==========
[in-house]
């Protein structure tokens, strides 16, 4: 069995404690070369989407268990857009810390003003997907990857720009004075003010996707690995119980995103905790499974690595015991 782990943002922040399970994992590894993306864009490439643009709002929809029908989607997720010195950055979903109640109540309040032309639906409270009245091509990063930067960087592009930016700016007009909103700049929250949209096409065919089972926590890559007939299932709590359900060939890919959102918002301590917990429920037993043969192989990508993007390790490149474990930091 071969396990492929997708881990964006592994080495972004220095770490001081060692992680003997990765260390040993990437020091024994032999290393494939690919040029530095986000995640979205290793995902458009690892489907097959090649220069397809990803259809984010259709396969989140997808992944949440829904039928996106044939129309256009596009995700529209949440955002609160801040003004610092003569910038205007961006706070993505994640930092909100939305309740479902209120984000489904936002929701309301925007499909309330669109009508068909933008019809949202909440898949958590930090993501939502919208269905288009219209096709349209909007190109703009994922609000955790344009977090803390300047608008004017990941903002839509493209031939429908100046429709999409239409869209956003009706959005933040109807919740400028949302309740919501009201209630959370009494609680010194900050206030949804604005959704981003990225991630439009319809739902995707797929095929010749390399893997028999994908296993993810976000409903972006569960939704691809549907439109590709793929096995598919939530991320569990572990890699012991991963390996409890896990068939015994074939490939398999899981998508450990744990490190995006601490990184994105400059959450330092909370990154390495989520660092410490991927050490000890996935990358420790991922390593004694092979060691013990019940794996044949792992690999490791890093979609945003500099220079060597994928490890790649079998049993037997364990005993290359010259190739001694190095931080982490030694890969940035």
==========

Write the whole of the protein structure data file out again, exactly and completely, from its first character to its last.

[in-house]
């Protein structure tokens, strides 16, 4: 069995404690070369989407268990857009810390003003997907990857720009004075003010996707690995119980995103905790499974690595015991 782990943002922040399970994992590894993306864009490439643009709002929809029908989607997720010195950055979903109640109540309040032309639906409270009245091509990063930067960087592009930016700016007009909103700049929250949209096409065919089972926590890559007939299932709590359900060939890919959102918002301590917990429920037993043969192989990508993007390790490149474990930091 071969396990492929997708881990964006592994080495972004220095770490001081060692992680003997990765260390040993990437020091024994032999290393494939690919040029530095986000995640979205290793995902458009690892489907097959090649220069397809990803259809984010259709396969989140997808992944949440829904039928996106044939129309256009596009995700529209949440955002609160801040003004610092003569910038205007961006706070993505994640930092909100939305309740479902209120984000489904936002929701309301925007499909309330669109009508068909933008019809949202909440898949958590930090993501939502919208269905288009219209096709349209909007190109703009994922609000955790344009977090803390300047608008004017990941903002839509493209031939429908100046429709999409239409869209956003009706959005933040109807919740400028949302309740919501009201209630959370009494609680010194900050206030949804604005959704981003990225991630439009319809739902995707797929095929010749390399893997028999994908296993993810976000409903972006569960939704691809549907439109590709793929096995598919939530991320569990572990890699012991991963390996409890896990068939015994074939490939398999899981998508450990744990490190995006601490990184994105400059959450330092909370990154390495989520660092410490991927050490000890996935990358420790991922390593004694092979060691013990019940794996044949792992690999490791890093979609945003500099220079060597994928490890790649079998049993037997364990005993290359010259190739001694190095931080982490030694890969940035």